American Dirt by Jeanine Cummins

It is wise for readers to be skeptical of the hype machine that drives so much of the book world. American Dirt is due out next January, but is already on “most anticipated” lists. It sold for seven figures, comes with glowing recommendations from Julia Alvarez, Rumaan Alam, and Stephen King, and the movie adaptation is underway.

I found out about it on my weekly volunteer shift at Buffalo Street Books. The manager pressed an ARC on me after reading it herself. This is the author’s fourth book, but I had never read any of the others. In total ignorance, with no special anticipation, I took it on vacation. And then it took over my life for three days, with regular breaks to let my heart rate drop.

Cummins opens with a devastating massacre that could be the climax of another novel. It ignites an inferno of grief and terror that sends bookstore owner Lydia and her eight year old son Luca fleeing their home town of Acapulco north to the USA, through one lion’s den after another, with little time to reflect, let alone bury their dead.

They begin this journey wanted by the head of a drug cartel, but with the advantages of education, Mexican citizenship, and significant cash in hand and in a bank. Other migrants they encounter are from other nations, underage, penniless, illiterate, chronically ill. Two are middle class deportees with their lives and families established in the USA.  All of them are interesting and vivid individuals, and all are hounded by constant threats of murder, torture, rape, dismemberment, capture by traffickers and death by constant physical risks and deprivations. Sometimes they escape, sometimes they do not.

It feels heartless to call this novel a road trip thriller, based as it is on journalistic research and the real lives of so many people. But that is part of what raises the stakes so high: the knowledge of just how bad the reality can be. That one of the protagonists is an eight year old child raises them even higher. If she has to jump onto a moving train, so does he. If they are traveling with a group of migrants that runs into the “police,” there is no way for her to control what Luca sees, or suffers. He knows it, and for her sake, as children do, he tries to pretend he is just fine. Meanwhile they have not begun to absorb their extraordinary initial losses.

Cummins writes the effects of traumatic shock like someone with personal experience of it. Her prose is clean and effective, and when her research pokes through here and there, it gives only a faint pause as the story charges forward.  This is not one of those books that opens with a bang and then sags in the middle, or transforms into a disappointment by the end. It is a wild ride straight through, with genuine emotional depth, and new characters and fresh concerns introduced well past the halfway mark. It is crowded with tragedies, but it does not end with one. However, Cummins makes it clear that she is letting the reader off easy.  Early on, Lydia remembers how she loved the Choose Your Own Adventure books as a child. “At the end of each chapter you’d have to decide what to do next…When Lydia didn’t like the outcome of her plot, or sometimes even when she did, she would backtrack and make a different choice.”  Like a good coyote, Cummins guides the reader along one of the safest possible versions of this terrifying story, but wrong turns loom on every side, and not everyone makes it through.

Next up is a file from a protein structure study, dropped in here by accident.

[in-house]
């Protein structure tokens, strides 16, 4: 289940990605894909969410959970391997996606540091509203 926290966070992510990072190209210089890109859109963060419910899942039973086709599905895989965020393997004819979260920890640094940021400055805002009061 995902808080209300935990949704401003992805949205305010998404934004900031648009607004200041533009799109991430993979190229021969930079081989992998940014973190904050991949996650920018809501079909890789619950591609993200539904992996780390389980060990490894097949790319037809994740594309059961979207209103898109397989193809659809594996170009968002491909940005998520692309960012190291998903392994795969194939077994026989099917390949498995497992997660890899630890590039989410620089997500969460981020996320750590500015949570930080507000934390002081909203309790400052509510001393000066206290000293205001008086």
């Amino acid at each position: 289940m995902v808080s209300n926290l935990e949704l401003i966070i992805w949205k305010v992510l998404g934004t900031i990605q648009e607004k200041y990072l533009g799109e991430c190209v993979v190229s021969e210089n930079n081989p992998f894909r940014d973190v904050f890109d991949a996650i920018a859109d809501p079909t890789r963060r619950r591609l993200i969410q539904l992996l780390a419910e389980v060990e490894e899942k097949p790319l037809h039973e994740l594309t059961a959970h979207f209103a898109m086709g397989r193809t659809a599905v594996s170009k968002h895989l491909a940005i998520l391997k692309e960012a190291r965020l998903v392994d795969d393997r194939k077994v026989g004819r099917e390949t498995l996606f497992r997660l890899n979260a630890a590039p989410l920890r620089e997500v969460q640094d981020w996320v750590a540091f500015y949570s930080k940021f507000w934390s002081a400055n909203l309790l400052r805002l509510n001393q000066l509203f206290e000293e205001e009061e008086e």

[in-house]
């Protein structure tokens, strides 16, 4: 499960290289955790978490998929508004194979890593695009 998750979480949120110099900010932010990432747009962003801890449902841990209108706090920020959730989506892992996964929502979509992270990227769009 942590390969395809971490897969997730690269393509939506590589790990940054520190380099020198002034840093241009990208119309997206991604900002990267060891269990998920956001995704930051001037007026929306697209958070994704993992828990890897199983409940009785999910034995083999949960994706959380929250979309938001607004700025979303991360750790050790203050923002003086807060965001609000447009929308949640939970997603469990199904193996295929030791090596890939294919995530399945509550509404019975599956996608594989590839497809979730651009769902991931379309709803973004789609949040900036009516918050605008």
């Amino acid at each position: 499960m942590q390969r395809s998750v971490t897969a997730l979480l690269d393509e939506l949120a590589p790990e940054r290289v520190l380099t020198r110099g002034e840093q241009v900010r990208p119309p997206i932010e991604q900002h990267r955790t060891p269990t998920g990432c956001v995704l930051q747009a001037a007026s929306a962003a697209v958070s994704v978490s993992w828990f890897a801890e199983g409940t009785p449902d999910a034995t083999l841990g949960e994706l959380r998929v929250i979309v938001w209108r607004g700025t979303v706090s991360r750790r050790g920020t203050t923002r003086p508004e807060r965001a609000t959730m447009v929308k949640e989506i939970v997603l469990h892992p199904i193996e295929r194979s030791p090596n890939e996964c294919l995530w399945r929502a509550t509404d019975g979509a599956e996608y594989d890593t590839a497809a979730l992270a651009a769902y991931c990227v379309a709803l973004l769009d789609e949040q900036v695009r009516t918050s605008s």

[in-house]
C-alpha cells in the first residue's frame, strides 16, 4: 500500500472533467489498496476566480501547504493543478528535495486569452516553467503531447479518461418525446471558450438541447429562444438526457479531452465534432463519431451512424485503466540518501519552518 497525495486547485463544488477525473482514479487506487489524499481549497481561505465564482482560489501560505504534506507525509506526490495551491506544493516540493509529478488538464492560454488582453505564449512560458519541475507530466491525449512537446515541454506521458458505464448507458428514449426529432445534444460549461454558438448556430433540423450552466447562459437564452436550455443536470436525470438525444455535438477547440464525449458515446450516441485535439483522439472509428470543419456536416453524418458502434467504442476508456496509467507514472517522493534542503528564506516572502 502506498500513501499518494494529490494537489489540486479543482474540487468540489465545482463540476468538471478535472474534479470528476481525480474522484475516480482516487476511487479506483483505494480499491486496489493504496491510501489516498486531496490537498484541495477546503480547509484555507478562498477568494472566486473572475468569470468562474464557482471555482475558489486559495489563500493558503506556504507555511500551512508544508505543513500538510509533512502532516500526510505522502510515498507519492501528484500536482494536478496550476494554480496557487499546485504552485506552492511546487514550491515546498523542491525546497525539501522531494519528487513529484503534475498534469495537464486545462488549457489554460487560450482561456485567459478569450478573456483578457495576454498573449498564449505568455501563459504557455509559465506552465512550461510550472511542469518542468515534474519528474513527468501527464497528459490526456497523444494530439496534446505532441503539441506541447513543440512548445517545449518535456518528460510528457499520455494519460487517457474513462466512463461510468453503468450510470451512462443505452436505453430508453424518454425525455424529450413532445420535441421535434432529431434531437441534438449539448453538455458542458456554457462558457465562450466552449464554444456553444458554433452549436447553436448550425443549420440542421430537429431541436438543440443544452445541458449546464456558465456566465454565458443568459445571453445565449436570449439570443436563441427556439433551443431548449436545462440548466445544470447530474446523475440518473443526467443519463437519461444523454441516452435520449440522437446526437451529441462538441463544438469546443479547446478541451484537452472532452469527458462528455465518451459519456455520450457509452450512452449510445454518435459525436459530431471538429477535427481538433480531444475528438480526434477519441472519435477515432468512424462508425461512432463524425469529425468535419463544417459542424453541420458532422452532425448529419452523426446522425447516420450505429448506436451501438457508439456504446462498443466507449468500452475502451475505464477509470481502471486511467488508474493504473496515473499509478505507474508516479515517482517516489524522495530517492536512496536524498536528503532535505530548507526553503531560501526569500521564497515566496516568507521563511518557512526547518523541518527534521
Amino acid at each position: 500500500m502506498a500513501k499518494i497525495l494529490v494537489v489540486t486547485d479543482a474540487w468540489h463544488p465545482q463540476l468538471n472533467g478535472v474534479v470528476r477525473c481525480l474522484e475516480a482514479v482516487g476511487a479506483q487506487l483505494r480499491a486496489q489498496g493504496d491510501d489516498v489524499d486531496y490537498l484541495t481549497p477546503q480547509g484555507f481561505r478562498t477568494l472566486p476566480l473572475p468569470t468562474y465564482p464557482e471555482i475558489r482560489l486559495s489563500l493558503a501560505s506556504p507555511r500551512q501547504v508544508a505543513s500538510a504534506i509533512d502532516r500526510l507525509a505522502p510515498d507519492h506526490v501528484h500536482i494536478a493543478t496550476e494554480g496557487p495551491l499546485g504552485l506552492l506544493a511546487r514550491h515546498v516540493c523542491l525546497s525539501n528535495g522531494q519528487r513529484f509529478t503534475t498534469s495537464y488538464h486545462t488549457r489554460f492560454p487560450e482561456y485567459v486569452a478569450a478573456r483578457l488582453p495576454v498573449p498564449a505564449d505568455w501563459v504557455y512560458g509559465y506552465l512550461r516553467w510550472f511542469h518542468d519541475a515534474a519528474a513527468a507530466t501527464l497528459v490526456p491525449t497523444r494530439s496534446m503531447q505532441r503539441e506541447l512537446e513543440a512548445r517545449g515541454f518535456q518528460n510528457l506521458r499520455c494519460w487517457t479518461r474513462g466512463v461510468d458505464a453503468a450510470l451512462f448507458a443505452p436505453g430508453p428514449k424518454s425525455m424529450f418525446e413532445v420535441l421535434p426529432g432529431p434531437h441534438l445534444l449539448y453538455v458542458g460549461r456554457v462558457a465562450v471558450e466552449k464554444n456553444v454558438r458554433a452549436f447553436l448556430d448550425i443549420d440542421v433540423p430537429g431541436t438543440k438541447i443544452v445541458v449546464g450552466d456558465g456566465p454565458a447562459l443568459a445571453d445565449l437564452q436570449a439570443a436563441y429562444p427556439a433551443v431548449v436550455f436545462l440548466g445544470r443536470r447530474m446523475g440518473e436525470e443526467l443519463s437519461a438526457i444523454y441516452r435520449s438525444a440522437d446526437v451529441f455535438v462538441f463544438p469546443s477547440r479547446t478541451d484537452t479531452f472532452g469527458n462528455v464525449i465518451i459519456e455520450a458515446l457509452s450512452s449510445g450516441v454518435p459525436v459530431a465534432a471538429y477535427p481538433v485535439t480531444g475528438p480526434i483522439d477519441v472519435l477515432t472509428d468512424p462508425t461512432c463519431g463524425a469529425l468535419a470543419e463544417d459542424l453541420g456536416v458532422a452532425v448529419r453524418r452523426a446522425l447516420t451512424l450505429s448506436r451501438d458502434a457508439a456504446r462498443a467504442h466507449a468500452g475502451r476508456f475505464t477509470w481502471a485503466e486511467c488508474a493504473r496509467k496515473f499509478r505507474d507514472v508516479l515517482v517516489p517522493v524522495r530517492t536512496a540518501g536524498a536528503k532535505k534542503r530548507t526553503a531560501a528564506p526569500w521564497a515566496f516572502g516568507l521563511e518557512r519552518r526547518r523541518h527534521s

This book may not be a good choice for anyone who is has experienced comparable traumas, or is close to others who have. For everyone else, it is not to be missed. And if an epic social novel can help attract public sympathy to the millions of undocumented immigrants who have too often been vilified and dismissed as subhuman, this could be the one.

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One thought on “American Dirt by Jeanine Cummins

  1. […] American Dirt by Jeanine Cummins – The “hype” surrounding this forthcoming thriller made Sara Catterall rather wary, however, she discovered it to be “an epic social novel” that “took over [her] life for three days” and insists, “it is not to be missed.” […]

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